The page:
Privatisation of prisons has 'failed'
Correctional Services Minister Sbu Ndebele told Parliament on Tuesday that the privatisation of prisons in South Africa has failed. Mangaung prison, which was being run by global security firm G4S, was not delivering the required results, he said.
Ndebele had previously announced that he would "leave no stone unturned", following an exposé in the <em>Mail & Guardian</em> on October 25 that revealed the prison was allegedly forcibly injecting inmates with antipsychotic medicine and using electroshock treatment to subdue prisoners.
G4S denies the allegations. An investigation by the departments of correctional services and health and the police is expected to be completed in the next 10 days.
Umesh Raga, the national manager of legal services for the Inspectorate for Correctional Services, told Parliament that the inspectorate was conducting its own investigation into the alleged abuse of inmates at the prison. According to Raga, the medical staff at the prison hospital have admitted that inmates at Mangaung prison were injected because "in a normal psychotic situation in a hospital, these things are permissible".
Raga did not know if the staff were referring to forced or regular medication of psychotic inmates. The inspectorate team only managed to track down one inmate, who was injected in 2005.
However, in video footage shot by the prison's emergency security team and leaked to the Wits Justice Project, inmate Bheki Dlamini is shown being injected – allegedly against his will – on May 24. He shouts, "I am not an animal", as five men with G4S logos on their uniforms twist his arms behind his back and drag him to a room where a nurse is called. His medical file reveals he is not psychotic.
Five inmates have signed affidavits describing how they were given medication against their will. An additional 13 prisoners have related to the Wits Justice Project how they were forcibly injected by prison staff. Fourteen dismissed members of the emergency security team told the Wits Justice Project that they would help to forcibly administer medication up to five times a week.
In a right of reply article published last week in the <em>M&G</em>, G4S's Africa president, Andy Baker, denied forced medication took place at the prison. "G4S staff members do not have access to, nor do they prescribe or administer any medication," he wrote. He believes that Mangaung prison is an excellent example of a public-private partnership.
The prison's descent into chaos after two unprotected strikes, however, culminated in a takeover by the department of correctional services last month, because G4S "had lost control over the prison". One of the reasons the department had to step in was the deployment of unqualified staff by G4S.
Baker disputes this. "Contrary to some media reports, all staff members deployed during the incidents were trained."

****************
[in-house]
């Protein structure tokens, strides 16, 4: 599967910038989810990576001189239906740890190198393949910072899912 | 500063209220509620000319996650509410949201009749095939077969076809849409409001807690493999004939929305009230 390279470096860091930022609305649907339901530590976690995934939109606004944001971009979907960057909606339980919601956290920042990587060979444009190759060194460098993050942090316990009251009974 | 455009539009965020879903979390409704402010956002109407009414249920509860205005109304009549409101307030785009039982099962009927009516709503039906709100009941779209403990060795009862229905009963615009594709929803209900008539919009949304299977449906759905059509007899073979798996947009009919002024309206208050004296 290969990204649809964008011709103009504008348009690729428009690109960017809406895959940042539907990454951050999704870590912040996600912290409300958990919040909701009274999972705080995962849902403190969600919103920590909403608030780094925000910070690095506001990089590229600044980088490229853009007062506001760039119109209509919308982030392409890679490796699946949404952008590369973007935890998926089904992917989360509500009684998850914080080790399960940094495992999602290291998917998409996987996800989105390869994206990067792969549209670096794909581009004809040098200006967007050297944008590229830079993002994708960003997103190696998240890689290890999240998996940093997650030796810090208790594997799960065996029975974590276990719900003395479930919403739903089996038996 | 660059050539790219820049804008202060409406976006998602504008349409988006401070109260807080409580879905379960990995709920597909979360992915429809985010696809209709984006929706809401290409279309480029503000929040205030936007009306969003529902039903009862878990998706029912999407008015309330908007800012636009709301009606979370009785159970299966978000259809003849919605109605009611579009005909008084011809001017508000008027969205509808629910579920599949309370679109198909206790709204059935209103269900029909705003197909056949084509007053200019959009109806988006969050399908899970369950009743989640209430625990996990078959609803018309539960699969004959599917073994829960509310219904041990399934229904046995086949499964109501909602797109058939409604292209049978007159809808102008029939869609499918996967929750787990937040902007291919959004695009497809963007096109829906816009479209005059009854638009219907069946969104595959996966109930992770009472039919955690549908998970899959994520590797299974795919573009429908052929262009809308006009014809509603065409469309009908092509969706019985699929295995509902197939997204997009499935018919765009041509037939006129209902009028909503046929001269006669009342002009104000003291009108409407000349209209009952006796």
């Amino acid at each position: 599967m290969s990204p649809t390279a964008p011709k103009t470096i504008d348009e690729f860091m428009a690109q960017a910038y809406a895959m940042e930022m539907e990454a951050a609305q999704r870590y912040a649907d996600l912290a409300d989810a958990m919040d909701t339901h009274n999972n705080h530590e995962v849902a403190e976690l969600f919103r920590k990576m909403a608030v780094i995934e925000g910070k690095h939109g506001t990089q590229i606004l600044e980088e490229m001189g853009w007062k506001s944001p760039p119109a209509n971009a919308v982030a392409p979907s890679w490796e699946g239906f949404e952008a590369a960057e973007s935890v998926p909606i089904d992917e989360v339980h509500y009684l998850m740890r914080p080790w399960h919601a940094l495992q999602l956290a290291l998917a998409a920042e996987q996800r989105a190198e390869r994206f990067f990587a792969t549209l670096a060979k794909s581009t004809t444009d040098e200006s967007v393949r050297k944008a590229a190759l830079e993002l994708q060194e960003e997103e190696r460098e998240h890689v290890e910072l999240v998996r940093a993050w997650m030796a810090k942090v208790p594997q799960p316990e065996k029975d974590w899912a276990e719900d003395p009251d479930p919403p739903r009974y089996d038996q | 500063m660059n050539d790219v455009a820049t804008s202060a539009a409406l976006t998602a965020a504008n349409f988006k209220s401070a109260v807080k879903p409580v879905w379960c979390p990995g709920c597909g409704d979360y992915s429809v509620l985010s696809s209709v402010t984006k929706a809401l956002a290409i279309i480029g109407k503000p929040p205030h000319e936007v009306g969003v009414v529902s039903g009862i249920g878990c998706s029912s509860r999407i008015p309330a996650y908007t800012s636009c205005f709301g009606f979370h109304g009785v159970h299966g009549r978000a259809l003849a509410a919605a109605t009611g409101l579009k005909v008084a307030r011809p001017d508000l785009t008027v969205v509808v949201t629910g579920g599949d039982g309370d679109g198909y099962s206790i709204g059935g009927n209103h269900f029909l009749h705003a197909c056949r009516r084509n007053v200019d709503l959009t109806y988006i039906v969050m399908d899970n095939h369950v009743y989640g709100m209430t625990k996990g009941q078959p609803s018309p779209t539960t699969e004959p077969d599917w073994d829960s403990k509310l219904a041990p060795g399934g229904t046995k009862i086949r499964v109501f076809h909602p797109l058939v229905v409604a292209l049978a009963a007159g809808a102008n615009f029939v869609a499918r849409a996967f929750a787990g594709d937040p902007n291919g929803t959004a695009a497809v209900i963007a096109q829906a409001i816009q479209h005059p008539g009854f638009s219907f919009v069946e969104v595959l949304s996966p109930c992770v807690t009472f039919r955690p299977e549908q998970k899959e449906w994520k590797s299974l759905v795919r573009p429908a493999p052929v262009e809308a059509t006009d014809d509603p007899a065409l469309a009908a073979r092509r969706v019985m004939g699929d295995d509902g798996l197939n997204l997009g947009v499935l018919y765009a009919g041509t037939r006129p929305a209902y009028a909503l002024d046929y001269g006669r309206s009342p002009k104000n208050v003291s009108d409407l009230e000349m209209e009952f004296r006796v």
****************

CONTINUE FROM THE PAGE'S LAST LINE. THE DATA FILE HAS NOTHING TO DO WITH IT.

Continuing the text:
The department stated in a press release that it was legally required to intervene because G4S had replaced the dismissed staff with uncertified workers, which is unlawful. Baker further claimed that G4S had requested the intervention. The department denies this, as the takeover is not dependent on a request, but grounded in the Correctional Services Act, which stipulates that the government has to take over if the contractor (G4S in this case) has lost effective control of the situation in the prison.
Baker also wrote that the prison has never illegally segregated inmates. A 2010 confidential departmental report, however, lists 62 inmates who were placed in isolation cells for up to three years. In April, correctional inspectors contacted the prison management to ask for further information about these inmates. In correspondence seen by the Wits Justice Project, the management fails to explain the practice, although it is legally required to do so.
After the Wits Justice Project wrote about the illegal segregation in City Press, an internal memo was distributed among G4S staff. The memo instructed employees not to speak to the Inspectorate for Correctional Services and informed them that the detention of inmates in isolation cells for lengthy periods was terminated because it is not in accordance with the law.
G4S was awarded a 25-year contract to construct, run and manage the prison in 2000. According to department of correctional services spokesperson Logan Maistry, the entire contract will cost the state R15-billion.
Vincent Smith, chair of the portfolio committee on correctional services, was not pleased. "It irks me that this prison is costing this much money. We need to review this."
<em>Ruth Hopkins works for the Wits Justice Project</em>